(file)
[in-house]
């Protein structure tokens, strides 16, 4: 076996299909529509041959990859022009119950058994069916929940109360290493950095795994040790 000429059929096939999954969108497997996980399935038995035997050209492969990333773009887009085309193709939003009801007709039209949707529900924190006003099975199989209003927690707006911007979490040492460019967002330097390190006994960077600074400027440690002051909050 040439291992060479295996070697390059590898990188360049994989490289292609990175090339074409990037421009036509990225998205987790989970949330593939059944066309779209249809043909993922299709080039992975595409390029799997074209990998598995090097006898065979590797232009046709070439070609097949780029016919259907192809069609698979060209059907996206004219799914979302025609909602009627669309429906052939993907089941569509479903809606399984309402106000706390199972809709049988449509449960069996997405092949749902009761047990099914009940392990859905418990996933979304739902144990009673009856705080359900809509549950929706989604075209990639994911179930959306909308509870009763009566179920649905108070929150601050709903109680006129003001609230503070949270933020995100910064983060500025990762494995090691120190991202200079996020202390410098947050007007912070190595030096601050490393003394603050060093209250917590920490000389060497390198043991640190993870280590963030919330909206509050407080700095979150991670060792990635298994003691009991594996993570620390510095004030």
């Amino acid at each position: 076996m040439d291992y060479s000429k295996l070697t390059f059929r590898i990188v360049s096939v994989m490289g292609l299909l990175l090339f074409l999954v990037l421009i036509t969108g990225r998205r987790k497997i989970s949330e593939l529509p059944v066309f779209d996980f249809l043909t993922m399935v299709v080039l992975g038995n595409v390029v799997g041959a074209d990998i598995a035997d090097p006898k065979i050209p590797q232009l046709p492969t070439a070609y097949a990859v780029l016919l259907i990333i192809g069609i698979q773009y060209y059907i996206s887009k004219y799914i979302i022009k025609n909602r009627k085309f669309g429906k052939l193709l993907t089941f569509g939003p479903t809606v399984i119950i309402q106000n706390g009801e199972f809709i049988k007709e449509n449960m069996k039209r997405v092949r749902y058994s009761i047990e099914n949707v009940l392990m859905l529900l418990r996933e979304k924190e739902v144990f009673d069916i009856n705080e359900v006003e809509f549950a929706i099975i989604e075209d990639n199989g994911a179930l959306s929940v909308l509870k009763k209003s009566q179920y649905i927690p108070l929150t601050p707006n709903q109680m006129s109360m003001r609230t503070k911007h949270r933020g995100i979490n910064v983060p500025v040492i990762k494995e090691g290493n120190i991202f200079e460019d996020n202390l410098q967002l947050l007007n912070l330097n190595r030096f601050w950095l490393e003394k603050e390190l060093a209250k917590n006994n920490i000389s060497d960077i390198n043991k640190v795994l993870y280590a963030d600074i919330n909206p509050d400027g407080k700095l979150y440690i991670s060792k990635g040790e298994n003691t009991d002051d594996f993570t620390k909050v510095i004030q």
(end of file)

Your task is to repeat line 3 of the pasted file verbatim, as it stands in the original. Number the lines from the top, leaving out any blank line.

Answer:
């Amino acid at each position: 076996m040439d291992y060479s000429k295996l070697t390059f059929r590898i990188v360049s096939v994989m490289g292609l299909l990175l090339f074409l999954v990037l421009i036509t969108g990225r998205r987790k497997i989970s949330e593939l529509p059944v066309f779209d996980f249809l043909t993922m399935v299709v080039l992975g038995n595409v390029v799997g041959a074209d990998i598995a035997d090097p006898k065979i050209p590797q232009l046709p492969t070439a070609y097949a990859v780029l016919l259907i990333i192809g069609i698979q773009y060209y059907i996206s887009k004219y799914i979302i022009k025609n909602r009627k085309f669309g429906k052939l193709l993907t089941f569509g939003p479903t809606v399984i119950i309402q106000n706390g009801e199972f809709i049988k007709e449509n449960m069996k039209r997405v092949r749902y058994s009761i047990e099914n949707v009940l392990m859905l529900l418990r996933e979304k924190e739902v144990f009673d069916i009856n705080e359900v006003e809509f549950a929706i099975i989604e075209d990639n199989g994911a179930l959306s929940v909308l509870k009763k209003s009566q179920y649905i927690p108070l929150t601050p707006n709903q109680m006129s109360m003001r609230t503070k911007h949270r933020g995100i979490n910064v983060p500025v040492i990762k494995e090691g290493n120190i991202f200079e460019d996020n202390l410098q967002l947050l007007n912070l330097n190595r030096f601050w950095l490393e003394k603050e390190l060093a209250k917590n006994n920490i000389s060497d960077i390198n043991k640190v795994l993870y280590a963030d600074i919330n909206p509050d400027g407080k700095l979150y440690i991670s060792k990635g040790e298994n003691t009991d002051d594996f993570t620390k909050v510095i004030q």